Card: Place - Type: Monumental buildings

The Jewish Cemetery of Via delle Vigne

Cemetery of Via delle Vigne. Photograph by Sandra Dvornanova, 2014. © MEIS

The Jewish Cemetery of Via delle Vigne, still in use to this day, is the oldest in Emilia Romagna, alongside that of Finale Emilia Located just inside a section of the Este walls, it is one of the most evocative locations of the renaissance “Addizione Erculea”.


Lat: 44.843490 Long: 11.630226

Project: 1626
Purchase of the first parcel of land by Ferrara's Jewish community


  • cemetery


  • Ferrara's Jewish community | Jewish Cemetery

The Uncertain Origins

The bulk of the historiography places the beginning of the use of the area of Via delle Vigne in 1626, when Ferrara’s Jews asked Pope Urban VIII for permission to purchase land for burial of their people; the licence obtained required that the assigned location not exceed 20 “staia” in area, and was to be specified by the local bishop or vicar. In any case, the oldest tombstone in the cemetery, that of David Franco which gives the date of death of 1549, would confirm the work of scholars who claim that it could date back to the 16th century.

The Structure

The cemetery can be divided into five main zones, the result of successive acquisitions:

  • the long rectangular area just beyond the entrance, which dates back to the significant restoration in the early 20th century by Jewish Ferrarese architect Ciro Contini, contains the most recent burials: from the early 20th century to today.
  • The area leading on from the tree-lined boulevard which leads to the mortuary chamber, dedicated to the victims of deportations, houses mainly 19th century tombstones.
  • The grassy clearing to the left of the previous areas was used in the 18th century, and only a few tombstones remain visible due to the papal orders preventing additions in Jewish cemeteries, but also due to the destruction performed by the inquisition in 1755.
  • On the east side there are some more 19th century burials, with some tombstones resting on or buried in the perimeter wall, and others on the ground.
  • On the same side, an area almost triangular in shape which houses the tomb of Giorgio Bassani and the monument dedicated to him by sculptor Arnaldo Pomodoro.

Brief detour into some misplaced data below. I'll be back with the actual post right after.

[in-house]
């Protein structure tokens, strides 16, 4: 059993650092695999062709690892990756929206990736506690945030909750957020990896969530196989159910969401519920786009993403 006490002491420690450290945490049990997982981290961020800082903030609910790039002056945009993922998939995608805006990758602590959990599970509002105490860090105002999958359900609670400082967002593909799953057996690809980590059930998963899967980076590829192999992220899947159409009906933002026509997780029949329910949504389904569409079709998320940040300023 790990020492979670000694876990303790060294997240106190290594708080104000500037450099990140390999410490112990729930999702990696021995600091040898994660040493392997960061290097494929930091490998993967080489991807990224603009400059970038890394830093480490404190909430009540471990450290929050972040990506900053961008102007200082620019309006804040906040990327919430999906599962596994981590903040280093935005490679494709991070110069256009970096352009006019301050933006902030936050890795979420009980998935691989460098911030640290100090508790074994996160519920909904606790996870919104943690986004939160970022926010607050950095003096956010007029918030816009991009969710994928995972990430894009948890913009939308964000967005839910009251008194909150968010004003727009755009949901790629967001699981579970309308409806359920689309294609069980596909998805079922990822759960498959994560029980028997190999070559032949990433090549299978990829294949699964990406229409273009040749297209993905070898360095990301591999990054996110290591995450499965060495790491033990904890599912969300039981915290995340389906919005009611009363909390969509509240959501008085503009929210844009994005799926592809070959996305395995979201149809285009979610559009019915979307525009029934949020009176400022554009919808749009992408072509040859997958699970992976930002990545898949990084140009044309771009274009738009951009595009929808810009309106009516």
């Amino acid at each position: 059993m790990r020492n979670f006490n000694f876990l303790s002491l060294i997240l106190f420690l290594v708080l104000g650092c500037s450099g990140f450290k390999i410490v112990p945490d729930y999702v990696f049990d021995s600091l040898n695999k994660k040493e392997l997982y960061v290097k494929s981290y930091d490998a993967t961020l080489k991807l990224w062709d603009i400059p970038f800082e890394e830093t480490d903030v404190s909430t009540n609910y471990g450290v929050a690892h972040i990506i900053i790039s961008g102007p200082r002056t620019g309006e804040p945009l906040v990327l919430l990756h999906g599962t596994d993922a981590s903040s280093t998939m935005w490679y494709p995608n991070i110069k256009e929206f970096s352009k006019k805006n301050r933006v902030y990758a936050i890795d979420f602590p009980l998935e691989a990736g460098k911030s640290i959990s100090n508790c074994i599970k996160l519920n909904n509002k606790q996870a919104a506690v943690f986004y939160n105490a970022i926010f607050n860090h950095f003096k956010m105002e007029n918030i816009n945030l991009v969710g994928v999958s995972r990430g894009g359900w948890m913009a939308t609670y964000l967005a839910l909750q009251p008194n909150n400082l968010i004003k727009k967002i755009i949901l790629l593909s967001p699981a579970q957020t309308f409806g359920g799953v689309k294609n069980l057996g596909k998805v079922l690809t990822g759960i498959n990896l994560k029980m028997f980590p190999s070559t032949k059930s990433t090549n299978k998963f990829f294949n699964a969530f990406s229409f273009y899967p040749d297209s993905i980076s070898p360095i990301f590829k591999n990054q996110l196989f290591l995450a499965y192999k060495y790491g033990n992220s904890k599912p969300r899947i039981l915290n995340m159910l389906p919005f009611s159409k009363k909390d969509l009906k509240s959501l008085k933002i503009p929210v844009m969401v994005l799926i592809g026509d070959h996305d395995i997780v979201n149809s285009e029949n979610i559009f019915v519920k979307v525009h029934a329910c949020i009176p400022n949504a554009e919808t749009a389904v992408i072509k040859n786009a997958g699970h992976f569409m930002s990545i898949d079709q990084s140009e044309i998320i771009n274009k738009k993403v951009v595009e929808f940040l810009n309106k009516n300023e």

Of the approximately 800 tombstones in the cemetery, little more than one hundred are in Hebrew, while the others bear Italian inscriptions, or are bilingual.



“…In the gathering at the Jewish Cemetery, in Via delle Vigne, where the funeral took place for Ernest Nadasi, born in Pécel, Hungary in 1912. Prisoner in a concentration camp for three years during the war, he subsequently came to Ferrara to visit some of his fellow former prisoners, where he fell in love with a young Catholic girl, who became his wife and converted to Judaism. They subsequently moved to Hollywood, USA, where Ernest, as well as teaching mathematics at university, continued his musical career, having been the cantor of a community in his home country. He had expressed a desire to be buried in Ferrara, in this exquisite silence, where the idea which predominates is respect obtained as it is deserved, where everything contributes to the noble beauty of irreplaceable images. […] We proceed towards the exit of this place not of fear, but poetry, trust, amongst buried sounds, quiet reached for a moment, plants and flowers which are now soaked but will soon, with the coming of new warmth, be even more evocative in their infinite humility.” (Gianfranco Rossi, in Ravenna 1998)



Related places

Related Itineraries

Compiling entity

  • Istituto di Storia Contemporanea di Ferrara


  • Federica Pezzoli
  • Sharon Reichel